Many organizations will not fund adequate training in best practices and tool implementation. Training is often an afterthought. Vendor services, which typically end when the project is completed, usually support tool implementation. This can leave the organization in a troubled state if it has not upgraded its people capabilities for continual improvement of the ITSM tool implementation. Organizations should invest in preparing and training their people during the project.
With all the ITSM tool implementation challenges, how do you know when your ITSM tool implementation has gone wrong? Here are 5 signs that this happened in your organization.
1: Complaints from the service desk about how to use the new tool
Has the service desk been adequately trained? A good method to solve this besides typical training is “Service Desk Visualization,” or simulation exercises. Most high-performing teams practice visualization before actually performing in the production. This helps with answering questions about process and technology and teaches the service-desk analyst how to find answers using self-help and improving communication between teams.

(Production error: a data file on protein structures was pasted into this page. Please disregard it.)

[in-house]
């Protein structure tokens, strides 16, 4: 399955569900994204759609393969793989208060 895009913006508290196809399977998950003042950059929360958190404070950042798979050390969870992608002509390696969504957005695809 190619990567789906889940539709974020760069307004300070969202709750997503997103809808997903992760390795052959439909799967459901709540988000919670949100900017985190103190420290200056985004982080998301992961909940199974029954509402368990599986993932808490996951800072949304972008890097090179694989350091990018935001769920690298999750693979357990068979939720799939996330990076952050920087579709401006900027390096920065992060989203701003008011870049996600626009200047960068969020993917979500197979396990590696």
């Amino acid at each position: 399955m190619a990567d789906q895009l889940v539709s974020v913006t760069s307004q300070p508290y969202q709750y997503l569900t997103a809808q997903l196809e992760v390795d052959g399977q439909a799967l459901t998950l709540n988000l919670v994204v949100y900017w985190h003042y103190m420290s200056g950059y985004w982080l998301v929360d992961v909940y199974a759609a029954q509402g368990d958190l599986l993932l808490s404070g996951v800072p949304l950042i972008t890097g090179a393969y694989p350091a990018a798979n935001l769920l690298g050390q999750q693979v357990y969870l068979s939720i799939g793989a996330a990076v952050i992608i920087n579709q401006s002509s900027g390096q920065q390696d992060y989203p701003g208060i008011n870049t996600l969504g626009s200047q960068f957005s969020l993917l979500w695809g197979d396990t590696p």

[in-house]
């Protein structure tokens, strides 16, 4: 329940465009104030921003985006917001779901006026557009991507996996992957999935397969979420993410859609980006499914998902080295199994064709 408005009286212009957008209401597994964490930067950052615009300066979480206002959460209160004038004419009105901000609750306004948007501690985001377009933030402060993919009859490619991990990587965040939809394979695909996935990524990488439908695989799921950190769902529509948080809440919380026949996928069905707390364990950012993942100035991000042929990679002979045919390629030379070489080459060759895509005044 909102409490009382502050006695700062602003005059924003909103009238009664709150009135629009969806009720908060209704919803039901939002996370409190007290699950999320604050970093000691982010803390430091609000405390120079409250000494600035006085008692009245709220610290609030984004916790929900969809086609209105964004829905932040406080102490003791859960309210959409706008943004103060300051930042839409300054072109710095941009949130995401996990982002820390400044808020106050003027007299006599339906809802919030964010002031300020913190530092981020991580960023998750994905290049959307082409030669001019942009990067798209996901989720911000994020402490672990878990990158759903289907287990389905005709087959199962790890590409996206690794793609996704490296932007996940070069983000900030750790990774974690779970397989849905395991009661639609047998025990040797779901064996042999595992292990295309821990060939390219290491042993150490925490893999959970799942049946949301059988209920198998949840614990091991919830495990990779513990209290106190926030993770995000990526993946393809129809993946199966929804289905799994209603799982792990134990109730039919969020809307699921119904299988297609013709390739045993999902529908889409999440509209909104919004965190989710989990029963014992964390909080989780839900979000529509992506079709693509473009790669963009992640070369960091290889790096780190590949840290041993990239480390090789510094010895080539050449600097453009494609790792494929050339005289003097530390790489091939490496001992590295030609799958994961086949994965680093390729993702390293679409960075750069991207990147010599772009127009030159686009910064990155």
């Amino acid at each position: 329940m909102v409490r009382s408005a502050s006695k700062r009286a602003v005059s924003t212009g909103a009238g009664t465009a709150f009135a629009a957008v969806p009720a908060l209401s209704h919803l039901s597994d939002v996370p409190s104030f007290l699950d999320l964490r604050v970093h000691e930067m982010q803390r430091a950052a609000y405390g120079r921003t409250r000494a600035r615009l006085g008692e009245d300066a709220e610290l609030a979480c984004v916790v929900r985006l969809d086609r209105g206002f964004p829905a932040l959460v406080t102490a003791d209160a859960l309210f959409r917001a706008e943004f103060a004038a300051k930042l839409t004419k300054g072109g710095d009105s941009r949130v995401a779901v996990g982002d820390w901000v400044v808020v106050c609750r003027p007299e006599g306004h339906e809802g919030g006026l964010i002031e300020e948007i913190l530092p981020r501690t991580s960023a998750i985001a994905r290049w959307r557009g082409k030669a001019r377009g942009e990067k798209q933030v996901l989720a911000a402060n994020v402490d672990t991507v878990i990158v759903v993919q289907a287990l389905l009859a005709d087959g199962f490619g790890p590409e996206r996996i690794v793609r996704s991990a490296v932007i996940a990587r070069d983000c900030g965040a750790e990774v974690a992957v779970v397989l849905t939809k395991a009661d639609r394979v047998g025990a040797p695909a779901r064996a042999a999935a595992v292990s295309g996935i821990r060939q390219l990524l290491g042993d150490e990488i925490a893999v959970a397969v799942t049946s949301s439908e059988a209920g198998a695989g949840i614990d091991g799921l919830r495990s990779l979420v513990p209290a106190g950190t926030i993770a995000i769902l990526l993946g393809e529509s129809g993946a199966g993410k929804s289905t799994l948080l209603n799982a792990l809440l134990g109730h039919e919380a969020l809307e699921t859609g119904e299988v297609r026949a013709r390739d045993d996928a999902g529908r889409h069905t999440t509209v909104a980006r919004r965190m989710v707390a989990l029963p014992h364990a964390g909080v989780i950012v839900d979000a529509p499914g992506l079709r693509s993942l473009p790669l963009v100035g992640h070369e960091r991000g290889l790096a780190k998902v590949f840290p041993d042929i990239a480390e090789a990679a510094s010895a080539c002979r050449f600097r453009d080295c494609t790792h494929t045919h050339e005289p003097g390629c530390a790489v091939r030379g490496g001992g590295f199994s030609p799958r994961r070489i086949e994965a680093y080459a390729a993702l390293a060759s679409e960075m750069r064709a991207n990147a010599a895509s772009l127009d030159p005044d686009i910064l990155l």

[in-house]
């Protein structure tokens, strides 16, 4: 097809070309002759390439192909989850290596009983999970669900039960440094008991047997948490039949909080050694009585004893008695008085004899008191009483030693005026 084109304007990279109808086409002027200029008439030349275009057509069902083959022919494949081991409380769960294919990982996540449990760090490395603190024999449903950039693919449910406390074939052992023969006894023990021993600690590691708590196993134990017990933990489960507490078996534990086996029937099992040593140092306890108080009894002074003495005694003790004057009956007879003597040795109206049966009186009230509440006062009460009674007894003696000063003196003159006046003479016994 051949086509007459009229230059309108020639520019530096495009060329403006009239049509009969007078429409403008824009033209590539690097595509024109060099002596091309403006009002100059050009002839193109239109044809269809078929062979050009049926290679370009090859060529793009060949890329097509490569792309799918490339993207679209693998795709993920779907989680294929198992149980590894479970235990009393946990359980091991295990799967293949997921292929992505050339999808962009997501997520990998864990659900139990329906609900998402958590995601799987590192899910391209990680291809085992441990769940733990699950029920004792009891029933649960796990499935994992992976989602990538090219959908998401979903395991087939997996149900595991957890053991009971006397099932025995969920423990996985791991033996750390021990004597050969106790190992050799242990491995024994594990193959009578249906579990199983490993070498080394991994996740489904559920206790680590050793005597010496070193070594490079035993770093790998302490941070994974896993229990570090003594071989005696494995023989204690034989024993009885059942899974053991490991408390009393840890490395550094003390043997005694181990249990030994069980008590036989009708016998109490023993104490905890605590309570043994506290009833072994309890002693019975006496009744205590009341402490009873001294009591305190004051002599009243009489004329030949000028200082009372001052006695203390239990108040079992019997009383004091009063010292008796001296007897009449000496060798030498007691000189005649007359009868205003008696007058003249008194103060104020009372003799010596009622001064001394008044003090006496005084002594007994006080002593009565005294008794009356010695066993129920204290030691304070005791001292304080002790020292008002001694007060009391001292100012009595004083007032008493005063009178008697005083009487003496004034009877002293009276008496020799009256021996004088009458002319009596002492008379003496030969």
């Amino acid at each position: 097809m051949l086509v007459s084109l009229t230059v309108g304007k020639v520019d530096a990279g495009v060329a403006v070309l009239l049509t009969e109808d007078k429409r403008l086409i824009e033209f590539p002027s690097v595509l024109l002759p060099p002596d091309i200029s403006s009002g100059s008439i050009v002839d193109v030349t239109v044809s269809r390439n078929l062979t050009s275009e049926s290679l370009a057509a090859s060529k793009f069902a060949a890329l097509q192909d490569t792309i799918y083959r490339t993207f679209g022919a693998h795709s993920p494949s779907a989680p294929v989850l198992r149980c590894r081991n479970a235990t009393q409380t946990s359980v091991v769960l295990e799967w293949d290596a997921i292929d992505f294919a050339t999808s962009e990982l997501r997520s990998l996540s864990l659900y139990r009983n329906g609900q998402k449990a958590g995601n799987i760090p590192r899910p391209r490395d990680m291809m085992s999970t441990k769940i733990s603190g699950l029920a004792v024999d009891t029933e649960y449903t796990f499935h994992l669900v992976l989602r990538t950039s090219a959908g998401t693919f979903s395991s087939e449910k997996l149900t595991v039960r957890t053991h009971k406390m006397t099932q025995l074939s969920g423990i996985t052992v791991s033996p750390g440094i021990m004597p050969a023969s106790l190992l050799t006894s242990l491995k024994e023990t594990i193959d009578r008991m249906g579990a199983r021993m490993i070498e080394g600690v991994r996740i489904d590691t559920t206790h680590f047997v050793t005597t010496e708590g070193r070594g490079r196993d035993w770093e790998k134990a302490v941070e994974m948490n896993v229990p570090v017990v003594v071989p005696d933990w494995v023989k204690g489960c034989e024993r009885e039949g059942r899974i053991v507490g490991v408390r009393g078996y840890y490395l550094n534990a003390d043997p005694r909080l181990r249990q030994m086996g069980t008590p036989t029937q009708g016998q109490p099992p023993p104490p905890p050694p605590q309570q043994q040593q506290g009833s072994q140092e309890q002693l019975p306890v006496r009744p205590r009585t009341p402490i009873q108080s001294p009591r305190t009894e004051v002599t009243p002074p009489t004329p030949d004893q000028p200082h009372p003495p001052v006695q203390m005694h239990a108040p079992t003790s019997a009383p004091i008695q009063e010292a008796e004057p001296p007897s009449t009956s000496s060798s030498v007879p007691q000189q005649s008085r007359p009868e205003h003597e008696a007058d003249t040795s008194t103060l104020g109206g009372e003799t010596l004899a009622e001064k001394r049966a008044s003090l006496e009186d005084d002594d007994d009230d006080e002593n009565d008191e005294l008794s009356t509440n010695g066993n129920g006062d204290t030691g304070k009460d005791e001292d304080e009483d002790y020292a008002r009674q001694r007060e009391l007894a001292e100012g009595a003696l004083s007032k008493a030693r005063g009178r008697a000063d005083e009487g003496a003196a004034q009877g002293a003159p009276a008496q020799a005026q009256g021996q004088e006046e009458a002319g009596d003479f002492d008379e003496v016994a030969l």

2: A new tool, but no performance improvements in service support
At the end of your implementation, ask yourself if there has been an improvement or is the business the same. There are many organizations that spend thousands of dollars, maybe even millions, on implementations. An organization’s leaders have said many times, “We have spent much money on the implementation of our new ITSM tool, but overall the business has not changed.” The defining measure of success is an improvement and/or the solving of a business problem. As mentioned earlier, value creation should always be top of mind. Organizations must be careful of creating too much complexity in their ITSM tool. They may find they cannot manage the ticket volume because they impacted performance at the service desk when using the tool. Think lean and streamline ticket processing for performance improvements.